If you haven’t read Dr Nick Osbaldiston’s blog post over at AusVotes2013, I recommend you do. In his article, Dr Osbaldiston responds to a sporadic debate that we are having in Australia — the role of academics in public debates.
The University of Melbourne opened in 1853 amid a debate not entirely unlike the debate we are having today. Where the broader public wanted a practical university to provide practical training in practical practices, an influential group of conservatives wanted the university to be a civilising force during rapid economic growth of Melbourne. Thus, the inauguration of the classics department.
A similar debate occurred in the 1940s during the establishment of the Australian National University. This time, it was the Australian Labor Party who was spearheading the institution, claiming that it had ‘not lost sight of the value of culture in the community‘. The debate at the time was whether the funds going to establish the University was coming at the expense of other sectors. A member of the Country Party, Winton Turnbull, had this to say about the establishment of a fund to protect the wool industry:
The honorable member for Darling (Mr. Clark) said that the expenditure of money from this fund would be of great benefit to the wool industry. Judging by the expression of the Minister for Post-war Reconstruction (Mr. Dedman), I think I am justified in believing that some of the money will be devoted to his pet project, the National University of Canberra, where, no doubt, research on wool will be conducted. I am in favour of the founding of a national university, but I do not think that the wool-grower’s should be called upon to finance it. [Source]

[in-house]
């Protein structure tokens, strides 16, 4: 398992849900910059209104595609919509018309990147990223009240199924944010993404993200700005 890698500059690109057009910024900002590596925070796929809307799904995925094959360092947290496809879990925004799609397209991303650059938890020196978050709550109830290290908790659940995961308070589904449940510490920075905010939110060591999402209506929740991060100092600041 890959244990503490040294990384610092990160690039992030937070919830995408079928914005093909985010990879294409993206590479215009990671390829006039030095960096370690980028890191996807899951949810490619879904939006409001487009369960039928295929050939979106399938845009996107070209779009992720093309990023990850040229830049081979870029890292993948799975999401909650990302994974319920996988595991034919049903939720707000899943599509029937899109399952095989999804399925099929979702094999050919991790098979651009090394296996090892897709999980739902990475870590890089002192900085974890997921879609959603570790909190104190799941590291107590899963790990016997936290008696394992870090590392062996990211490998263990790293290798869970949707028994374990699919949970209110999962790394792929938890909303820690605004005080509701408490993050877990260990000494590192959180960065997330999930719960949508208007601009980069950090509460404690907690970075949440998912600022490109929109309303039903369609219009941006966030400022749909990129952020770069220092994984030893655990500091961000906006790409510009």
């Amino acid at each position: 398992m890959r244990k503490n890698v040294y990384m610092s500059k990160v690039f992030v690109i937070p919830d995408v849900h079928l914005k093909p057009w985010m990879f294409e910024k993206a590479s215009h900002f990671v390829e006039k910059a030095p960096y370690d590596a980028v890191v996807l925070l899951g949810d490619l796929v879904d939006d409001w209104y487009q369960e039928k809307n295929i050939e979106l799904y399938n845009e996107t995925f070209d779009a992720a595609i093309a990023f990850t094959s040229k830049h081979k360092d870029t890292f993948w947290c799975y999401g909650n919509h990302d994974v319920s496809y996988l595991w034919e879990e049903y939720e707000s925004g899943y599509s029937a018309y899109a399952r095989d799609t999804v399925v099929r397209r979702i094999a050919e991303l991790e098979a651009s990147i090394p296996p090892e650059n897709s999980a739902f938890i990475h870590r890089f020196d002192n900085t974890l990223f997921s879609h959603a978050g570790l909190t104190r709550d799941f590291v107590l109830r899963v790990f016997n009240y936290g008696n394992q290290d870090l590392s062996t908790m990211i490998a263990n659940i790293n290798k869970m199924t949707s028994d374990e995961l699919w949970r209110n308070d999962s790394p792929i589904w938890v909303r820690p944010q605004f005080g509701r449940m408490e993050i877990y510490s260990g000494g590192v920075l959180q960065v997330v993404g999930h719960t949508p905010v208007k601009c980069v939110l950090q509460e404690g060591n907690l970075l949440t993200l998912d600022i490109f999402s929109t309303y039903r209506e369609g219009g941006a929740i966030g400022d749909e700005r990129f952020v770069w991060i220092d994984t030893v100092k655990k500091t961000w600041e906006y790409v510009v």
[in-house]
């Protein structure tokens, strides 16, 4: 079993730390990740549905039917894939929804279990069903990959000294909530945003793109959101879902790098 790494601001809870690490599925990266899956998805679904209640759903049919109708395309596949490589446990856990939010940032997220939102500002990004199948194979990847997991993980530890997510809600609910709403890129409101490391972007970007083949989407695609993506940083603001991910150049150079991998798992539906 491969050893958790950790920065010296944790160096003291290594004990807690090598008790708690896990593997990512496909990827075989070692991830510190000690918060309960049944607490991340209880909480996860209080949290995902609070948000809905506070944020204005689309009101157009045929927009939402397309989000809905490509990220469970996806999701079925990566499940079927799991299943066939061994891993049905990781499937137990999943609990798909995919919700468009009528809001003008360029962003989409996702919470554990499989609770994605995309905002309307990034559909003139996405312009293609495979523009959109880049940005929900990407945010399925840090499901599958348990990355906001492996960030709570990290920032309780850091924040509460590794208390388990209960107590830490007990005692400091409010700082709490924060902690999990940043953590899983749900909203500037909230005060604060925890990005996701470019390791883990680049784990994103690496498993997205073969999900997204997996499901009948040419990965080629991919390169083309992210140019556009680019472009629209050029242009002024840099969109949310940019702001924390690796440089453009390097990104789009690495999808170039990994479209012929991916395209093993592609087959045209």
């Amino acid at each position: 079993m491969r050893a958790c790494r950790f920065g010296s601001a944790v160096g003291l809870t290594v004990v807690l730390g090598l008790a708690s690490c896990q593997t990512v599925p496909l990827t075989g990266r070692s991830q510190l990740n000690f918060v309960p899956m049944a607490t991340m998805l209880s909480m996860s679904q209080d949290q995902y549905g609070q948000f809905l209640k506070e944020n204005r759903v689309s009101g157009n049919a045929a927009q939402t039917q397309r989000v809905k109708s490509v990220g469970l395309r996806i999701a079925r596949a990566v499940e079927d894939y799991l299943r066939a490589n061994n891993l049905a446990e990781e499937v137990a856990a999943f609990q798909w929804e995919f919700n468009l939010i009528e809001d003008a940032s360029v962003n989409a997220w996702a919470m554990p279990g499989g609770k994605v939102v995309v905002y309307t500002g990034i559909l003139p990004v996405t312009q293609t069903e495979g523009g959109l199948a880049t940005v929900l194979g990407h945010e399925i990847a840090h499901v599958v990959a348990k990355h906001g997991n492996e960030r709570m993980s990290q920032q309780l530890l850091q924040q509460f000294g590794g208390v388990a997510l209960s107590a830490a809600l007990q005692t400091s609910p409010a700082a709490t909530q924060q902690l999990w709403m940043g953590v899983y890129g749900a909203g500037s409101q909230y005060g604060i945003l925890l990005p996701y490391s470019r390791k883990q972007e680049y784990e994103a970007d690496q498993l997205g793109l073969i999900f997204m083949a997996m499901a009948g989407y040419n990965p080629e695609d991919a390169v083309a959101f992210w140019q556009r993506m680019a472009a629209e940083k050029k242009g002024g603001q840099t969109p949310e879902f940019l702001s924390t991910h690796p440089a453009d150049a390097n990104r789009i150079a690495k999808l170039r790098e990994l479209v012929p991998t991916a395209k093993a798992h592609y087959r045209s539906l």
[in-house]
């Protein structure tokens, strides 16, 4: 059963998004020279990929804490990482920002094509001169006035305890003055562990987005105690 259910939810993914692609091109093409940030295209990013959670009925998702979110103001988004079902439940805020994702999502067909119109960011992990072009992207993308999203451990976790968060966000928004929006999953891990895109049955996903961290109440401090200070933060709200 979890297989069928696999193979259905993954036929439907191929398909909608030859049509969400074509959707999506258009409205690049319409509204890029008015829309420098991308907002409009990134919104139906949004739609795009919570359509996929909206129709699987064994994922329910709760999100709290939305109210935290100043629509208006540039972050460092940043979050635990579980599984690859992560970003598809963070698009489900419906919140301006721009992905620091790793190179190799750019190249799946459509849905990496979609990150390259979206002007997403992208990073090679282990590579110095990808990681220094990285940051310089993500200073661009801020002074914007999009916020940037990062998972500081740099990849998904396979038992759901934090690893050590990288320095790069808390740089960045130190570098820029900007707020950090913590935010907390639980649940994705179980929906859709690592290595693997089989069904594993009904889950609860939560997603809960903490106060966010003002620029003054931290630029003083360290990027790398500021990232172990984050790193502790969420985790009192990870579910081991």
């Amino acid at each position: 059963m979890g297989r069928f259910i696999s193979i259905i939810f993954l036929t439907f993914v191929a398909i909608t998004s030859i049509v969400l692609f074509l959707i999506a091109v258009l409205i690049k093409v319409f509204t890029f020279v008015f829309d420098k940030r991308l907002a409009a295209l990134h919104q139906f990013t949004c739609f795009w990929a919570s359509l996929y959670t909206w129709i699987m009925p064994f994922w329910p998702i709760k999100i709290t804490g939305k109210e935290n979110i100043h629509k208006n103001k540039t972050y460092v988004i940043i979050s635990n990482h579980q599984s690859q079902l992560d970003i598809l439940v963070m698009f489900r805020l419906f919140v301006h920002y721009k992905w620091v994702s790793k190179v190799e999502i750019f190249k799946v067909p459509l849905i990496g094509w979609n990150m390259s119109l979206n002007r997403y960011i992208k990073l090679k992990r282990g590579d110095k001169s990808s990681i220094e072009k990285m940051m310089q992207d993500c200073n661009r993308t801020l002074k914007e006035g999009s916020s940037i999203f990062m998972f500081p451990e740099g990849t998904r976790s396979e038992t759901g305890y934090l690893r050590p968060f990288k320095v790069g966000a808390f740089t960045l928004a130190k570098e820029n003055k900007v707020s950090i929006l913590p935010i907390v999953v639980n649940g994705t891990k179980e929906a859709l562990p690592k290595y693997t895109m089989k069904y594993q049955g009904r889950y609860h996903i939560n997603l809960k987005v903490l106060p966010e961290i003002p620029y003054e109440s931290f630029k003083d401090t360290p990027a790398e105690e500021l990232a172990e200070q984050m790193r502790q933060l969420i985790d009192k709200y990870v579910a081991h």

The early history of academia in Australia is a story of the elites pulling the population along, kicking and screaming. More importantly, it’s not a history of integration. Just as in other countries, there was limited diversity among academics in Australia — predominately urban, white, and from affluent backgrounds. Unlike most other countries, however, there wasn’t a culture of patronage and universities relied heavily on taxpayers for support. The result was an odd tension: academics weren’t contributing meaningfully to the day-to-day lives of ordinary Australians and yet expected those same Australians to cough up the cash to support them.
Every major reform over the past fifty years in the university sector has been driven by concerns about access to tertiary education, and not research. Menzies took over the bulk of student funding from the States. Whitlam funded free higher education… only for the Hawke Government to introduce HECS instead. In the 1980s, there was Higher Education: a policy paper (commonly known as the ‘Dawkins Review’).
Where the ALP of the 1940s was committed to developing a university for cultural reasons, a brief line on page 65 of Dawkins’ paper showed a shift in thought:
The Government considers, however, that a greater proportion of such research should be in fields that have the potential to improve the nation’s competitive position.
Researchers in Australia therefore have two functions: to improve the economy through research, and to improve the economy through handing out degrees.